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What's best in the eye of the lender?

Discussion in 'Property Finance' started by Vacant, 16th Sep, 2015.

  1. Vacant

    Vacant Well-Known Member

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    Which is the best option as far as lenders are concerned? Employee, self employed, or company owner?

    I have been offered an opportunity and I'm unsure which way to jump. This is obviously just one of the factors but I would like to know how lenders view it.

    Basically, I have been offered the opportunity to merge my business with my parents and get a third share of their larger company. We both bring something to the table that the others would benefit from but I'm not sure what is best for me. How does it all compare in the eye of the lender?

    There are a number of different ways we can approach this, partner/contracter/employee/share farmer etc. but I would like to know which would be the best option from a lenders perspective? I couldn't get finance through AMP or The Greater previously because I worked for a family business. Is there any benefit being an employee? A few brokers I have spoken to suggested it makes things easier but if my income doesnt change what difference would it make?
     
  2. Shahin_Afarin

    Shahin_Afarin Residential and Commercial Broker Business Member

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    It sounds like its still going to be your business or in some capacity you will be director. As such you will need to show full tax returns. If you are an employee of company that is family owned - you will need to show salary credits going into your account or tax returns (depending on the lender).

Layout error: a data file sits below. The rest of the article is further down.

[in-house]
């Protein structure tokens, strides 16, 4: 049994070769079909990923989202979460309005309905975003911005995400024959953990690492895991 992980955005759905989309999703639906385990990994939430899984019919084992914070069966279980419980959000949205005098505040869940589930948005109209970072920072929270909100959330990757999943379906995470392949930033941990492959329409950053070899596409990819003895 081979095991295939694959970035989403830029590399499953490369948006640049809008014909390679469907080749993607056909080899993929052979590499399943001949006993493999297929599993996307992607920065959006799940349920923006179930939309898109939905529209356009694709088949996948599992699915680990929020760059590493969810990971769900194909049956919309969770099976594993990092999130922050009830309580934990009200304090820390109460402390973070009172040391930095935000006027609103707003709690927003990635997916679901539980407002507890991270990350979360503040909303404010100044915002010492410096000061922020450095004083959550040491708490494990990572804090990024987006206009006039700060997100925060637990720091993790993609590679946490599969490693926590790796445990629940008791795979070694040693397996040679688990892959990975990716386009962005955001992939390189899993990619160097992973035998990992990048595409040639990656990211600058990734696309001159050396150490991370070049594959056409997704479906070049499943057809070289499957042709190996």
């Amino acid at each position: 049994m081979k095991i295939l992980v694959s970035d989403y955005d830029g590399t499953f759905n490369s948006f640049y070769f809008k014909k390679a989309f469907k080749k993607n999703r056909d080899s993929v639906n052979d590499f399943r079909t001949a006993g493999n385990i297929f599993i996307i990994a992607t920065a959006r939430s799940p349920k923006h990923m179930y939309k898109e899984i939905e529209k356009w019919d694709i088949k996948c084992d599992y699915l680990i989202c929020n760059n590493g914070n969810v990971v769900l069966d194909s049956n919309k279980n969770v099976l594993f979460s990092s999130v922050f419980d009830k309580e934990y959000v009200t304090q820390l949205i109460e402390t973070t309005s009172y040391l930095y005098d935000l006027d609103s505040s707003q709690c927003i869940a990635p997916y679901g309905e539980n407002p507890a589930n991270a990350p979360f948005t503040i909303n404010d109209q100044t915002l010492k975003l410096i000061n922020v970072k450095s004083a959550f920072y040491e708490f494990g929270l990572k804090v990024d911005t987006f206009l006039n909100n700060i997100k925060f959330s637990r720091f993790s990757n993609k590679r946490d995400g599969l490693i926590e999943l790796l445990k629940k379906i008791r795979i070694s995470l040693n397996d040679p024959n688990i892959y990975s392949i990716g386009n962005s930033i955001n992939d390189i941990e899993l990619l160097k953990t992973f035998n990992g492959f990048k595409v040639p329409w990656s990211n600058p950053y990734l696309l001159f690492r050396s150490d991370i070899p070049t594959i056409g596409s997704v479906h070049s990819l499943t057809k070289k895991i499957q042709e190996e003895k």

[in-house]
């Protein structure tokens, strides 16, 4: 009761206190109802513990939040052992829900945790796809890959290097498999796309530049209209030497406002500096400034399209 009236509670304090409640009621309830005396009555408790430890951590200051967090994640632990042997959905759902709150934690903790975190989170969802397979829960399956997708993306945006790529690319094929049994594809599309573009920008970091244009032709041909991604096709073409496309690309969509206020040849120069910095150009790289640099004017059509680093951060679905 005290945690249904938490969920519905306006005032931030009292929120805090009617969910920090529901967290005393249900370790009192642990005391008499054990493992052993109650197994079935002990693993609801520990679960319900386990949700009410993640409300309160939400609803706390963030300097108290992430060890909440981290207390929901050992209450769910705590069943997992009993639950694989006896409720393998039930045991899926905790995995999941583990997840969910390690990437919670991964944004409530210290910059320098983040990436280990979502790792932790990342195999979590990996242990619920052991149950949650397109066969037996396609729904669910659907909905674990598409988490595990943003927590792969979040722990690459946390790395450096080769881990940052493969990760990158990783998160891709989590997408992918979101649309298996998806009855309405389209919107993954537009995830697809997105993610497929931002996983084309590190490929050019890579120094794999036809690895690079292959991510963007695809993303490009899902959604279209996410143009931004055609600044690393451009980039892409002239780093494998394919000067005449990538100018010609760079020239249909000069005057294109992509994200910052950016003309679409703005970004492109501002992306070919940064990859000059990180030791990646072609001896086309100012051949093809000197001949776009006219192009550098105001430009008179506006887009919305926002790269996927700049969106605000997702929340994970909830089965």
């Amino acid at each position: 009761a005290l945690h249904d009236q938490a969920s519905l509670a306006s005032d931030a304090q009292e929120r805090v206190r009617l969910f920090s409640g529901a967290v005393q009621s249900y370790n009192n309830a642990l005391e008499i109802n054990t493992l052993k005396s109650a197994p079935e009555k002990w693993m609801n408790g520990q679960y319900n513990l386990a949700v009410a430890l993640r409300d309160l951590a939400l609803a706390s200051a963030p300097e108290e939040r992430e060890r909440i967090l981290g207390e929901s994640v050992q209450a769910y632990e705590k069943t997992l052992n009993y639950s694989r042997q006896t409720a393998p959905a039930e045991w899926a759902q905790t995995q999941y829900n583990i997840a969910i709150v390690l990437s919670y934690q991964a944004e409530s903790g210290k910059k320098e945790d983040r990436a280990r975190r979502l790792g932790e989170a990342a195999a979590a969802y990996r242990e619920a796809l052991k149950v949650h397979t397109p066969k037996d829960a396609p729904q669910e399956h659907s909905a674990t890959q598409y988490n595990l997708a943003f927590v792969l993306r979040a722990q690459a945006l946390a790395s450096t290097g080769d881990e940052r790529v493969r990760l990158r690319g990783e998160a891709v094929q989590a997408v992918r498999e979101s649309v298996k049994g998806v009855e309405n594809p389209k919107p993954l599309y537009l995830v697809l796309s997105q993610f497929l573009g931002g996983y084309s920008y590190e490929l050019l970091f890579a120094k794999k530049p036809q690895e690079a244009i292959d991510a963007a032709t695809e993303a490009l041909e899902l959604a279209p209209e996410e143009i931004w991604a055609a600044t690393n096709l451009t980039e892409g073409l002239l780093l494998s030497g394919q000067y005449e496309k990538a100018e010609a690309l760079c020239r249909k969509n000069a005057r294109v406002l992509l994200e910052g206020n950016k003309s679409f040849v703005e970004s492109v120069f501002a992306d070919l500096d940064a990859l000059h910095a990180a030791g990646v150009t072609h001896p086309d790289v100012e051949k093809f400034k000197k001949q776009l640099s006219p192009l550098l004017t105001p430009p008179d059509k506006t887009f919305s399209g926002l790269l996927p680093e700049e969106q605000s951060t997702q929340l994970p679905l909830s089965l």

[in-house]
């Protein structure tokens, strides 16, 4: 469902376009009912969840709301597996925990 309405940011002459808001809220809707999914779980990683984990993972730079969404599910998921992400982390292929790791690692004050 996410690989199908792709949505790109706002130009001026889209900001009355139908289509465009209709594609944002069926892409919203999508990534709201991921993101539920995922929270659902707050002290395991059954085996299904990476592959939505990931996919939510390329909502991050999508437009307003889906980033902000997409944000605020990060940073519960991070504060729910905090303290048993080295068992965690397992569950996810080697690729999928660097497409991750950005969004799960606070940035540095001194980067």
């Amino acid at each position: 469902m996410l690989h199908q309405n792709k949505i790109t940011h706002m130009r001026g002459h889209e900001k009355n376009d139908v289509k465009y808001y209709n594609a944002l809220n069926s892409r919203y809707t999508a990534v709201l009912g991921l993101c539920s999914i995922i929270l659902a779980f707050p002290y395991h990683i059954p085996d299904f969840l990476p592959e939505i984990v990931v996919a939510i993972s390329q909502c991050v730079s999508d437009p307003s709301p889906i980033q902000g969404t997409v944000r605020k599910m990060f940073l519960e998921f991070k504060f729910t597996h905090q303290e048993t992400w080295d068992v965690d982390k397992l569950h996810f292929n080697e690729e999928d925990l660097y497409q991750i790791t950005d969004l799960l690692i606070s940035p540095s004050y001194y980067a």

Don't worry if you are transferring a company to another company so long as you can show the bread crumbs being the income from one company and then the transfer to the new entity.
     
  3. Vacant

    Vacant Well-Known Member

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    Thanks Shahin.

    One option I'm interested in is to take up a full time managers role with my folks. That would probably mean a bigger and more secure pay but obviously as the business becomes worth more I won't benefit from that. Would this make getting finance easier as I'll have a steady income stream?

    It would mean putting my business on hold or at least putting it on the back burner a bit. I assume lenders would look at both sources of income, what about a stagnant business? Is that a bit of a black mark?

    Would I need to wait for a full financial year as an employee before being able to borrow or would regular salary credits suffice after a few months? Obviously being a family business income would need to be verified.

    The other option is share farming which would be a 50/50 split but again I miss out on any capital gains the business makes but I will benefit from any extra work I put in.
     
  4. Corey Batt

    Corey Batt Finance Strategist Business Plus Member

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    Working for family has it's own set of rules, certainly not as easy as a standard PAYG role, but not as difficult as Self employed.

    You can still be required to provide tax returns to verify income.

    Follow the path which makes you the most, long term that will help you far greater to build a portfolio than any short term benefits.
     
  5. Vacant

    Vacant Well-Known Member

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    What else would you need other than tax returns for self employed or family business? Is that the best proof of income?

    Just trying to get an idea of how to best present things. Won't be looking to buy for another year or so I'm guessing. My wife wants to renovate before committing money elsewhere.
     
  6. Vacant

    Vacant Well-Known Member